Archive for the ‘Urban Homesteading’ Category


Do any of you recall that chapter in Little Town on the Prairie when Laura had to write an essay on “Ambition”?  Remember how she had to look up the meaning in the dictionary and then she got a nearly perfect score? 

Anyhow, I was thinking of that tonight as I read my new issue of Mother Earth News (MEN).  I know, I know…no one but me (and Melinda) thinks like that.  Well, ambitious would describe how I am feeling these days.

As fall and winter are upon us, I have already begun to think ahead to spring and all my plans.  Last spring I spent much of the time indoors, and since I planned for an early summer baby that didn’t arrive till late summer…and since then having been preoccupied with said baby, I have been extremely disconnected from my normal backyard pursuits this year.  It is very strange actually, because since I didn’t take part in the early stages of things this year, I have been utterly uninspired to so so the whole rest of the season.  I have completely avoided and even let go all the normal outside duties that I normally enjoy.  Due to this, I have been having an unusually early and fervent desire to plan ahead for next spring and summer. 

Some of the things I am looking into include but are not limited to:

  • becoming a top bar beekeeper
  • putting in a patio in the backyard
  • putting in extra front yard beds
  • cutting down a few trees
  • putting in a new fire pit and doing away with the old one entirely
  • painting my fence and garage
  • fixing up a water faucet inside the chicken area
  • building a shelving unit on the back porch
  • buying a grill

Pretty ambitious wouldn’t you say?  I am most interested in the beekeeping, but rather intimidated by it.  For those who don’t know, I have been researching and thinking about the bees for about a year or so.  I have a couple local friends who do it, so I think I can get some help.  I am thinking that Breslin and I will build the hive box in the basement this winter.  I feel like there is so much mystery to the bees, but I am also starting to think that the only way for me to solve some of the mystery is to just jump into it with both feet. 

A lot of my plans involve improvements to our backyards.  This backyard has been a long slow road to improvement, but it is getting there.  I want it to be kid friendly, but also useful and a sanctuary for the whole family.  Some of the obstacles are the large shade trees which frankly are too many and too big. Also, leaving enough free space un-landscaped for the kids to play in is a challenge in a small urban yard.  I think I have convinced them that we should do away with the  trampoline, however.  They don’t use it much, and I told them that we could construct a teepee or tree house in its place.  Some of my other ambitions are meant to make the yard more chore-friendly, such as putting water out in the chicken coop.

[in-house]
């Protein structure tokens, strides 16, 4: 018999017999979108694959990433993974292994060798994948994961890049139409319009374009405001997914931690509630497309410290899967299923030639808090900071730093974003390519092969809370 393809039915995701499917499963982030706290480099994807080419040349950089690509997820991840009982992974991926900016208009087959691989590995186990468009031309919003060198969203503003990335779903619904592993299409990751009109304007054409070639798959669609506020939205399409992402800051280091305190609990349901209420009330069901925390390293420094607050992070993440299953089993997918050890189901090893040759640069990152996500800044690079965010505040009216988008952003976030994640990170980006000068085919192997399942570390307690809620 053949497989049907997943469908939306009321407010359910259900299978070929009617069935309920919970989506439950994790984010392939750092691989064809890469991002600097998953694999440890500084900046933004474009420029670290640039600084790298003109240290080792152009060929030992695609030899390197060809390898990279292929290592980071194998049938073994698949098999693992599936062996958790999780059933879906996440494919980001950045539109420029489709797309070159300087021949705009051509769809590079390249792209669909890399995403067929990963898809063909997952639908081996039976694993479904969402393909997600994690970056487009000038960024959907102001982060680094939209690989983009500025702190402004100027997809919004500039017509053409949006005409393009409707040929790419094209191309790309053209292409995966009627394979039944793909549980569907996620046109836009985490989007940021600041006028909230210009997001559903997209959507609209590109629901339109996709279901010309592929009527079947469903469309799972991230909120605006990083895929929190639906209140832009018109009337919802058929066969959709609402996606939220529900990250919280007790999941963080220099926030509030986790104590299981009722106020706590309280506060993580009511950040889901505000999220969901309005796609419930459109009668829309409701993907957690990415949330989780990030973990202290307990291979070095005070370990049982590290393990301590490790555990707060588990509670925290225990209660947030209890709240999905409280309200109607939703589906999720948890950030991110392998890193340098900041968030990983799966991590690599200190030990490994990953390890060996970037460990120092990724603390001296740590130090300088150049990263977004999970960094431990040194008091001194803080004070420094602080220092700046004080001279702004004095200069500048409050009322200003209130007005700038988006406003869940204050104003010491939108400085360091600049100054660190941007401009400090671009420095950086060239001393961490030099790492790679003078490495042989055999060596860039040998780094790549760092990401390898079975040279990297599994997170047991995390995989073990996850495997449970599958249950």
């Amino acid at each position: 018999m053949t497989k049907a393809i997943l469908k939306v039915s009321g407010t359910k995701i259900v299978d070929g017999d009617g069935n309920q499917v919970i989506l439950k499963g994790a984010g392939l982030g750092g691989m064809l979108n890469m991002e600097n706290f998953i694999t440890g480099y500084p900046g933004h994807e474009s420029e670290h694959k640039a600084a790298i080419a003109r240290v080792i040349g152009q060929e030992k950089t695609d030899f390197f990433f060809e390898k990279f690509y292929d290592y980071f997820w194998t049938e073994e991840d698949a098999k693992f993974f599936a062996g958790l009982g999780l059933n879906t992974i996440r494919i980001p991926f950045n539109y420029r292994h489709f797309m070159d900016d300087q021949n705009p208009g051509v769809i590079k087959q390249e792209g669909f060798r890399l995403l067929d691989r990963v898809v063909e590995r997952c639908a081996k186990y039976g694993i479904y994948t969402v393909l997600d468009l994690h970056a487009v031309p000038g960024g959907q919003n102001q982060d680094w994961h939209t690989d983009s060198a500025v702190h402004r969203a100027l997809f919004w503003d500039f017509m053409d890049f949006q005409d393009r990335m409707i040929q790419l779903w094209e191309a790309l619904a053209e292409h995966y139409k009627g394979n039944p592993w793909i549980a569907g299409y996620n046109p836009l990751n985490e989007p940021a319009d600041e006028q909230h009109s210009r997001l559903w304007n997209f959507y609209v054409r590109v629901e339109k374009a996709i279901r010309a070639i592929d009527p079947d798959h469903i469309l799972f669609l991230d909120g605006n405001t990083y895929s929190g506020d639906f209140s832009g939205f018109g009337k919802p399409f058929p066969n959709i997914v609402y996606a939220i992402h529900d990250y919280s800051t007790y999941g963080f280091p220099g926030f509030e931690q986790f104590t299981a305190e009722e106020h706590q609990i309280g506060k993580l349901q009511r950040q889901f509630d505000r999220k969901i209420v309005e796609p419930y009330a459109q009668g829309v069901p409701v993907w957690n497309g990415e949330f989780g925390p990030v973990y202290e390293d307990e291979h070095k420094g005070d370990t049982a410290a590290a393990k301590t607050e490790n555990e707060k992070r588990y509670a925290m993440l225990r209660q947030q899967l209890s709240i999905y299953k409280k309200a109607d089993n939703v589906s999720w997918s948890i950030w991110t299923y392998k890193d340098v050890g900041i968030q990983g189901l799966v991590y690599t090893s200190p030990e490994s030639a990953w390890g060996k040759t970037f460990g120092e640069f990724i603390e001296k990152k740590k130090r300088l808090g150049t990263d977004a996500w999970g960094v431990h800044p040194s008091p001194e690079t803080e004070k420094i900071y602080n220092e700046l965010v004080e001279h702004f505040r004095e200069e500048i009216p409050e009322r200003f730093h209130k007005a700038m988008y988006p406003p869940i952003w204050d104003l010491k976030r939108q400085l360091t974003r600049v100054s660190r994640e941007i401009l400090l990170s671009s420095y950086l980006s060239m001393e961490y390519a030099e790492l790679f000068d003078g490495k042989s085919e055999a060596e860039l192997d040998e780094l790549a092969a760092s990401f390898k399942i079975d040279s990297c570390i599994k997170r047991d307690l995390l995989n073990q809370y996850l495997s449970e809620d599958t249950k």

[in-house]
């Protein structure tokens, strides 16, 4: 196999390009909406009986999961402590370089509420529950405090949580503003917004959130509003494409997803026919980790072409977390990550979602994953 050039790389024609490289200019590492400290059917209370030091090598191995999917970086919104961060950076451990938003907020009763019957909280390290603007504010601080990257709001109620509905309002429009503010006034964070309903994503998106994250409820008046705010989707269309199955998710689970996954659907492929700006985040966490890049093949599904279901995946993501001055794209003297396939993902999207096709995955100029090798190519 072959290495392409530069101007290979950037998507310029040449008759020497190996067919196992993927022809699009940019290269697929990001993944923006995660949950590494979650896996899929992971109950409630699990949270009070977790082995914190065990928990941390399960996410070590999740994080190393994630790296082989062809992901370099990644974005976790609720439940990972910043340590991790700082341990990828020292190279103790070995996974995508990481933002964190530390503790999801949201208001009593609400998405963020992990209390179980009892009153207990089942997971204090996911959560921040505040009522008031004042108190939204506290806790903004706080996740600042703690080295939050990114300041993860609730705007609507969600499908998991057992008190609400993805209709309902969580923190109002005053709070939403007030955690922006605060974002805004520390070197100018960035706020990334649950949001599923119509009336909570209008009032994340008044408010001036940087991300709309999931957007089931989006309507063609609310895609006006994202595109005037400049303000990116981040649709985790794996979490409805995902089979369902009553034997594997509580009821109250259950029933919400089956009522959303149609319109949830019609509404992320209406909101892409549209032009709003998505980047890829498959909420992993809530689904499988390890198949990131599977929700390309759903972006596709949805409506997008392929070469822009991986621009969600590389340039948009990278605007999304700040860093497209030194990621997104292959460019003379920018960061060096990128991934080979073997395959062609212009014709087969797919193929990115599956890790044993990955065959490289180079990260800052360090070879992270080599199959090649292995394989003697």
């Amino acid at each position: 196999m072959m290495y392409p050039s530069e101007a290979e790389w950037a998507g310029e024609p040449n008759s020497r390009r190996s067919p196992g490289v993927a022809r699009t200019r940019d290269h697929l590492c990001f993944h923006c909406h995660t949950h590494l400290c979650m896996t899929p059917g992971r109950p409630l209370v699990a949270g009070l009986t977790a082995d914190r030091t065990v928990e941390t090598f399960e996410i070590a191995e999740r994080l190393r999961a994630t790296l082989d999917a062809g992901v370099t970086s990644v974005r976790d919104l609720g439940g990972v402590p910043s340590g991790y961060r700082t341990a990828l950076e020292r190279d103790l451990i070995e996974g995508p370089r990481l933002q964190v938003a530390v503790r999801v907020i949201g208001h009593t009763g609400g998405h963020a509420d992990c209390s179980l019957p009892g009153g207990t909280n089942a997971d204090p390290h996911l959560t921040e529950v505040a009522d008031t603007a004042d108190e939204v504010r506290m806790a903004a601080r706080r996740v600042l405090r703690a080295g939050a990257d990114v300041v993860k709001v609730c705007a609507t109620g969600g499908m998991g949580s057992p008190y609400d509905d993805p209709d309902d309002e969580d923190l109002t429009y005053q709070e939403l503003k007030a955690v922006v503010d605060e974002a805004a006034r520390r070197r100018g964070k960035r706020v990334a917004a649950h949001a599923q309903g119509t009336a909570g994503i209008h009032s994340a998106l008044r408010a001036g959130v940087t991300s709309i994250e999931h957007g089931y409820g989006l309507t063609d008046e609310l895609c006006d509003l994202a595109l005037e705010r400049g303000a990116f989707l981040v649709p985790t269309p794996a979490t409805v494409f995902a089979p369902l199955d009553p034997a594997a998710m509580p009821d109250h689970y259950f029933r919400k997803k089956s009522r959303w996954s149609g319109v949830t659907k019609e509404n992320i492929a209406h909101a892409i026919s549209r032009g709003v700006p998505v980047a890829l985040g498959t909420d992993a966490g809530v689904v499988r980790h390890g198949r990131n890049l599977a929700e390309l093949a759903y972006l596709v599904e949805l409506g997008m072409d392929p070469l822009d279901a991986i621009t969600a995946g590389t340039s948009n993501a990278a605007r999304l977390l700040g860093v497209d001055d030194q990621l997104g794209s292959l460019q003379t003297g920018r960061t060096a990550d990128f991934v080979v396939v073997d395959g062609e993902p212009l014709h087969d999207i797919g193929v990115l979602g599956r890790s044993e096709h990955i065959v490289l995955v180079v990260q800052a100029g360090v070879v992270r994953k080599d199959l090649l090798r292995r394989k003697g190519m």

In the meantime I am trying to finish up some projects inside the house.  This past weekend Hazel helped me refinish the solarium door.  It was painted on one side only, so we sanded and scraped and painted both sides and then rehung it.  It now looks like a finished door instead of another unfinished project.  I am sincerely planning to tie up other similar loose ends throughout the house all winter, so that when summer rolls around I can devote myself to the outdoors! 

Hazel Helping primer the door

Yes, I realize that this might be hard with a small baby and three homeschoolers to take care of, but I think if I plan out my moves and work on them in small manageable chunks, I can succeed.  Now if I could only apply that strategy to losing weight I’d be looking great!


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SL forums have done it again!  Today I found a thread about making powdered soap for the dishwasher.  I tried it out immediately with sparkling results! 

The Recipe:


Baking Soda


In a wide mouth container, mix equal parts Borax and Baking Soda and blend well.  Use a scoop to measure into your machine when you are about to wash a load, and pour 1/3-1/2 cup white vinegar into the bottom of the machine as a rinse aid.  You may also (in addition) fill the rinse aid compartment with vinegar.  Run your machine as usual. 

What could be easier?  Oh, and cheaper?  I already keep a bulk size bag of Baking Soda (got it at Sam’s Club) on hand because I use it to clean about everything in my house.  And of course I always have Borax for making my laundry detergent.  So it was a no brainer for me to whip up this stuff.